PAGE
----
- Something technical (a ButtonClicked, ExceptionThrown, etc) happened that we want to record or handle, but it is not described in the ubiquitous language of our domain.
- Something that happened outside of our bounded context. This could a Domain Event in another system or a different bounded context.
- Requests to your system. These we define as Commands rather than events since they can be rejected by our system.
Integrating Using Domain Events
You can use Domain Events to integrate services. They are a very useful way to publish information about what happened in different parts of your system and let other parts react, aggregate, or perform calculations based on them. There are however some things to consider before going all-in using Domain Events as an integration mechanism.
Domain Events Are Contextual
Remember the Domain Events are really part of the Domain Model from the context where they are spawned. That is where they have their true meaning and publishing events widely to other systems may introduce unwanted coupling between these systems. Since the Domain Events primarily have the role of storing the truth of your application history.
In a larger system, such as an e-commerce system that handles both customer registration, orders, shipping, and payments it can be tricky to use Domain Events from one of these contexts in the other contexts. The meaning of the event may not make sense in other contexts. The word order will likely show in all of these contexts but the meaning and importance of the word are different. This is where the knowledge of Context Mapping in Domain-Driven Design is so important to understand that the Domain Events are part of the Domain Model.
How to Get Started?
Getting started with Domain Events does not have to be a big change to your system architecture. If you already are designing applications using DDD you can start by also saving events together with your current application state in a part of your application.
When you start adding Domain Events to the mix of your application you might get interested in Event Sourcing, where Domain Events are the central piece of information. Programming with events as the basic building block can take some time to get used to, but the learning is often worth the time, and you will likely notice less friction when serving the needs of the business people with data. You don't have to use Event Sourcing to start using Domain Events in your software. Domain Events can be a useful addition to a more classical DDD-style architecture where they provide an extra dimension of time to certain parts of the application where this is particularly important.
How Are Domain Events and Event Sourcing Related?
Event Sourcing is an architectural pattern that is applied within a Bounded Context to provide a single source of truth. There are different interpretations of Event Sourcing, but we tend to keep it quite simple:Event Sourcing is when you use Domain Events to store the state of an Aggregate within a Bounded Context.
This basically means replacing your relational data model (or other data stores) with an ever-growing log of Domain Events, which is called an event store. This is the core of Event Sourcing. So to use Event Sourcing you definitely need to understand Domain Events.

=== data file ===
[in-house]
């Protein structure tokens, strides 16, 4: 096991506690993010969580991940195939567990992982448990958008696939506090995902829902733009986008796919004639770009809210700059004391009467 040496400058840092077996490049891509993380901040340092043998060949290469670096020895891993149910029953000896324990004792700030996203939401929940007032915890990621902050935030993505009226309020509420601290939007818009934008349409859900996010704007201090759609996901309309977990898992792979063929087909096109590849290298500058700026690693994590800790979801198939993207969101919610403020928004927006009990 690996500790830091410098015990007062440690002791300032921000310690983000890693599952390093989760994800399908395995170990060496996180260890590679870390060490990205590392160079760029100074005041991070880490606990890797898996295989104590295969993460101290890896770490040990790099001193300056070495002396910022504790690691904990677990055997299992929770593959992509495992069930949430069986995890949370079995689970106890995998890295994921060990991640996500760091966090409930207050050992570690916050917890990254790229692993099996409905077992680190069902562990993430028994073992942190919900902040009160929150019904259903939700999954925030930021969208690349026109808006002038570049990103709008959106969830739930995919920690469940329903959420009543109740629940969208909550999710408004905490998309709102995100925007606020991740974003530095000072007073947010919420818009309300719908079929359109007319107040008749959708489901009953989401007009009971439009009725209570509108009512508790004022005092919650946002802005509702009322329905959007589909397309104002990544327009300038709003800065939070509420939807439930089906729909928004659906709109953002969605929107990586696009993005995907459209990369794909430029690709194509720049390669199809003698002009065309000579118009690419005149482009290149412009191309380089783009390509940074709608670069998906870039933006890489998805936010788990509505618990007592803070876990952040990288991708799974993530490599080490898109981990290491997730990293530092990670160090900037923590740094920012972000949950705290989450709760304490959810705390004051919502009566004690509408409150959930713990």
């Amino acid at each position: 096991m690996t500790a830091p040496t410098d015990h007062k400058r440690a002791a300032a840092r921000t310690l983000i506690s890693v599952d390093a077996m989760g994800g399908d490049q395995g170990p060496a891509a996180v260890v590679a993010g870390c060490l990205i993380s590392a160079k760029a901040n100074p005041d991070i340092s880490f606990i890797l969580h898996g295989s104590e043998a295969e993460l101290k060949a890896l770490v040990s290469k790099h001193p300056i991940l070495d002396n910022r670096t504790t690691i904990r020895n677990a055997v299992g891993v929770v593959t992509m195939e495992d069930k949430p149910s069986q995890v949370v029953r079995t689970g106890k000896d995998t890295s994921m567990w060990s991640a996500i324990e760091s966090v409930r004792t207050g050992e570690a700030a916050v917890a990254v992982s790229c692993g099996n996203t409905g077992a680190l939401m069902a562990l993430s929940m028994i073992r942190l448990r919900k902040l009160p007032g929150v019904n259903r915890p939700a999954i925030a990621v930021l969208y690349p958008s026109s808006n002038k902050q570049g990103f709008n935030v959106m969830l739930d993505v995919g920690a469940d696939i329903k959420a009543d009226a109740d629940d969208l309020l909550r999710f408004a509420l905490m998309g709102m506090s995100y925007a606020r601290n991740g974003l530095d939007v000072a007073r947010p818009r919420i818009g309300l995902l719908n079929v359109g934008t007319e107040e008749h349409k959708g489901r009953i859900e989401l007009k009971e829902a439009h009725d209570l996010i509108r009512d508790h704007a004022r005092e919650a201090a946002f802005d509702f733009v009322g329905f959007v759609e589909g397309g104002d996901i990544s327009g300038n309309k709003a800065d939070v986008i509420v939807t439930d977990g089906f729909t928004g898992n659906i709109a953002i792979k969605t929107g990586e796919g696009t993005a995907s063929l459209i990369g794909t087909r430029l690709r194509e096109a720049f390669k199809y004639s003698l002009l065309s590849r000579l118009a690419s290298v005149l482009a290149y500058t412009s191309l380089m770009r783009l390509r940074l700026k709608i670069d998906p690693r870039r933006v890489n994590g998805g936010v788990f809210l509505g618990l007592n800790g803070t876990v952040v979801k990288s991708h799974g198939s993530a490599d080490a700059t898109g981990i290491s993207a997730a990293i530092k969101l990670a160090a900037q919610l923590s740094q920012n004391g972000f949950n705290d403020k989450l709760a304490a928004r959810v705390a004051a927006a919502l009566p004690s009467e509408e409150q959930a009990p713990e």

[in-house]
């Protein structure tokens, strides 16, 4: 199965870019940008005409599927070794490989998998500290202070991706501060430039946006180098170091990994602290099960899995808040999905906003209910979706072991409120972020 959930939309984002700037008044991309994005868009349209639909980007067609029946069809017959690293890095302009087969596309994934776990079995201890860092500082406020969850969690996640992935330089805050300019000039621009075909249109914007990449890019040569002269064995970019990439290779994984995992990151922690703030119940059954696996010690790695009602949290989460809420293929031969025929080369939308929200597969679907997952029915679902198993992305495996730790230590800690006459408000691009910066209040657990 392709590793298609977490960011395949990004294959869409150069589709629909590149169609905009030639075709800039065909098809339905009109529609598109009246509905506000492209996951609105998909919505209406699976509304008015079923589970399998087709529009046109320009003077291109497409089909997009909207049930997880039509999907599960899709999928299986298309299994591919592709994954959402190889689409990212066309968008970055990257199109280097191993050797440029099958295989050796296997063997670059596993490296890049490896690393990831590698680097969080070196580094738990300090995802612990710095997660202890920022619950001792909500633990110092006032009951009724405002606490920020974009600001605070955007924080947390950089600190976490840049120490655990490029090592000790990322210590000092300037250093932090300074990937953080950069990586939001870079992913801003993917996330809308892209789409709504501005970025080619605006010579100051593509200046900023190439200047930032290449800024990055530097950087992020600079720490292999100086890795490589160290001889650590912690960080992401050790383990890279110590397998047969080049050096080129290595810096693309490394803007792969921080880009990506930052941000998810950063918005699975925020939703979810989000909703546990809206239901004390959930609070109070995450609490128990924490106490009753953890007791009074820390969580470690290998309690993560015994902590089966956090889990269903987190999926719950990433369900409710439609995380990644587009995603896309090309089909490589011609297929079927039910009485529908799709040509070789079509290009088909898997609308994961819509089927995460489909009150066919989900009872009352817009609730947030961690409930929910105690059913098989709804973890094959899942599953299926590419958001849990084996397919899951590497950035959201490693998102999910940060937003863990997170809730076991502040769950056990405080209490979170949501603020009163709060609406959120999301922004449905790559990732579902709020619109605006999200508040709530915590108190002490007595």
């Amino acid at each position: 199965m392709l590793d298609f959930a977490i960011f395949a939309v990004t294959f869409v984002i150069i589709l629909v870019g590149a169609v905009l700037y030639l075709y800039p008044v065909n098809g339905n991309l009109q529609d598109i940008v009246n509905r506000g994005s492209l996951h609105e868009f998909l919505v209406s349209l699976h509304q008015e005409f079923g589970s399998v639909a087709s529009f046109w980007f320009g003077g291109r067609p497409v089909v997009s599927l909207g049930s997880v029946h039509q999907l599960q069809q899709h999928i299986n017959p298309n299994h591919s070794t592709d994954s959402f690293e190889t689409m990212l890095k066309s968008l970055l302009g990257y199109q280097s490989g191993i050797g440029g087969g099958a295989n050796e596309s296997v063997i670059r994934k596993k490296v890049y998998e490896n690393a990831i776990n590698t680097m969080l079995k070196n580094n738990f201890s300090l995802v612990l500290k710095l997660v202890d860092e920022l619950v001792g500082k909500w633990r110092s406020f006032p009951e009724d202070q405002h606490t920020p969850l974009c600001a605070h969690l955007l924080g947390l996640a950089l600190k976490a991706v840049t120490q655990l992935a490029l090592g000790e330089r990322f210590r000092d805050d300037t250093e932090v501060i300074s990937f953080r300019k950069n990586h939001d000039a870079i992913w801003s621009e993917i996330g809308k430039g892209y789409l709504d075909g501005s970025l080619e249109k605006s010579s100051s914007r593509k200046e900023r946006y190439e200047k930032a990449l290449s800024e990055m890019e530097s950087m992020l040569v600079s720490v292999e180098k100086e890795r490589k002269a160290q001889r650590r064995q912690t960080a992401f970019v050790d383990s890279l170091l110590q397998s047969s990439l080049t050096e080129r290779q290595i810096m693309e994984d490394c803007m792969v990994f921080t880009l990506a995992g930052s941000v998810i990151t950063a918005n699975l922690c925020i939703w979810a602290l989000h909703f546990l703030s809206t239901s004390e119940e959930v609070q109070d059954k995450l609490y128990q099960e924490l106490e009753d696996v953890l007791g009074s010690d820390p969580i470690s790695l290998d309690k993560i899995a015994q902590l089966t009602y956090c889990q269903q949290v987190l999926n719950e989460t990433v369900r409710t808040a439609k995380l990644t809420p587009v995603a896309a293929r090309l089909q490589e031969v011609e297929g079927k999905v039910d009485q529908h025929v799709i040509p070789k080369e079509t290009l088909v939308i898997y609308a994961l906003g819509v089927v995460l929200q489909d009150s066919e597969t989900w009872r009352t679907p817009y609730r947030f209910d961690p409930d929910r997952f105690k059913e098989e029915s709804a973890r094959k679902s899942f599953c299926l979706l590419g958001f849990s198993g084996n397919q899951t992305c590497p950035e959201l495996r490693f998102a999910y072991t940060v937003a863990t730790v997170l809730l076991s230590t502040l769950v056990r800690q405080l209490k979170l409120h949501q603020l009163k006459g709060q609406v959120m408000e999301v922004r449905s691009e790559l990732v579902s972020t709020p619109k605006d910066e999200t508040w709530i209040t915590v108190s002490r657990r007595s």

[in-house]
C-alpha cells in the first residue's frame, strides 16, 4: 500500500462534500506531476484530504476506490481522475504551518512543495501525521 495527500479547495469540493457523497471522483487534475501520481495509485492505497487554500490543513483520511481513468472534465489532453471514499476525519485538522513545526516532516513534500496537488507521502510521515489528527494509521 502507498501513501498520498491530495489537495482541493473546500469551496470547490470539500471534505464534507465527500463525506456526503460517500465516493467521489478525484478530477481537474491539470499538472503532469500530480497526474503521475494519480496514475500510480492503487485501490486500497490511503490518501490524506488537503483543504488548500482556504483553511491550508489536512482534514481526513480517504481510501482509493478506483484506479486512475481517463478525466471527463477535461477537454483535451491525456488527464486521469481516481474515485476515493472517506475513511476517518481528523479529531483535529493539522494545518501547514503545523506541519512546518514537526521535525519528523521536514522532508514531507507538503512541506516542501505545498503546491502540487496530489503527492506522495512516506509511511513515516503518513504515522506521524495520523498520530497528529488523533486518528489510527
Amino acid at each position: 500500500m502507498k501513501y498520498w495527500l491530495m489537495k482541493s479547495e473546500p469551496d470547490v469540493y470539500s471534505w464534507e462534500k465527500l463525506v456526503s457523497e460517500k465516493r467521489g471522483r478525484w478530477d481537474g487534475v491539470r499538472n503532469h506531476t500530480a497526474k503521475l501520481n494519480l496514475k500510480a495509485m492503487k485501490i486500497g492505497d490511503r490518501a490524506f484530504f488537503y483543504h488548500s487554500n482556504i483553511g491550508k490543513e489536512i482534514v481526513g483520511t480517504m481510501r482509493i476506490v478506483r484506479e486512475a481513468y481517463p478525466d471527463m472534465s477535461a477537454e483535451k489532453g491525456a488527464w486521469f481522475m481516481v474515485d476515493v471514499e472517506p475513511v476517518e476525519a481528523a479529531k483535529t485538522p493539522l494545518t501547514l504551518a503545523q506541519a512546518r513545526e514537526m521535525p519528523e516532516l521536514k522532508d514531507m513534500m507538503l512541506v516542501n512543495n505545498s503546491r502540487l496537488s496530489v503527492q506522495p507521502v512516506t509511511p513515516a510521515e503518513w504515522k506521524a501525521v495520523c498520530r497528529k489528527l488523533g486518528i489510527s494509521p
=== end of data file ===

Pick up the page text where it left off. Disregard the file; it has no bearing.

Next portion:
For full disclosure, there are few other interpretations of the pattern, but we still think combining Event Sourcing with Domain-Driven Design and Bounded Contexts is the simplest and clearest view of what this pattern is. Mixing in other technical aspects such as pub/subtends to blur the picture too much.
The transition to Event Sourcing can be a tricky change to make, but some big wins come with it and this transition does not have to be a big-bang. Since Event Sourcing is a pattern that is to be applied within an application/service and not as a system-wide architectural pattern we recommend getting started with a single microservice or application. If your company is new to these ideas it could be wise to let a single team start experimenting with these technologies and ideas.
Common Mistakes and Pitfalls
Getting started with Domain Events can feel awkward and there are a few things to remember to stay on track with your modeling, so your Domain Events bring true value to your software design.
Trying to Model Everything
The Domain Model should be useful for the problem we're trying to solve. The model is there to enforce the business rules that we have and preferably our architecture should provide simple enough integration support for us to be able to connect the application with other systems to make it a useful whole.
A common trap that developers fall into is to try to model everything related to the problem at hand. This is where the distinction of Domain Events and other events can come in handy since many times the other events that happen (technical or peripheral) can be regarded as logging events that we can store for analytical purposes only. Often, it is evident what should be a Domain Event when we try to create these technical events from our Aggregate. It becomes quite clear that they do not belong there.
Not Breaking out of the CRUD Mindset
One of the most common mistakes when starting with Domain Events and with DDD, in general, is to not go the whole way and figure out what is actually going on in the domain. It is easy to fall into the trap of naming all events
SomethingDeleted. While not a problem in itself it does not make use of the powerful thing we get by adding the context and meaning to the actual change that the Domain Event represent. You lose the intent of the event and reading the event log later will not provide that much value.
Published at DZone with permission of Mattias Holmqvist. See the original article here.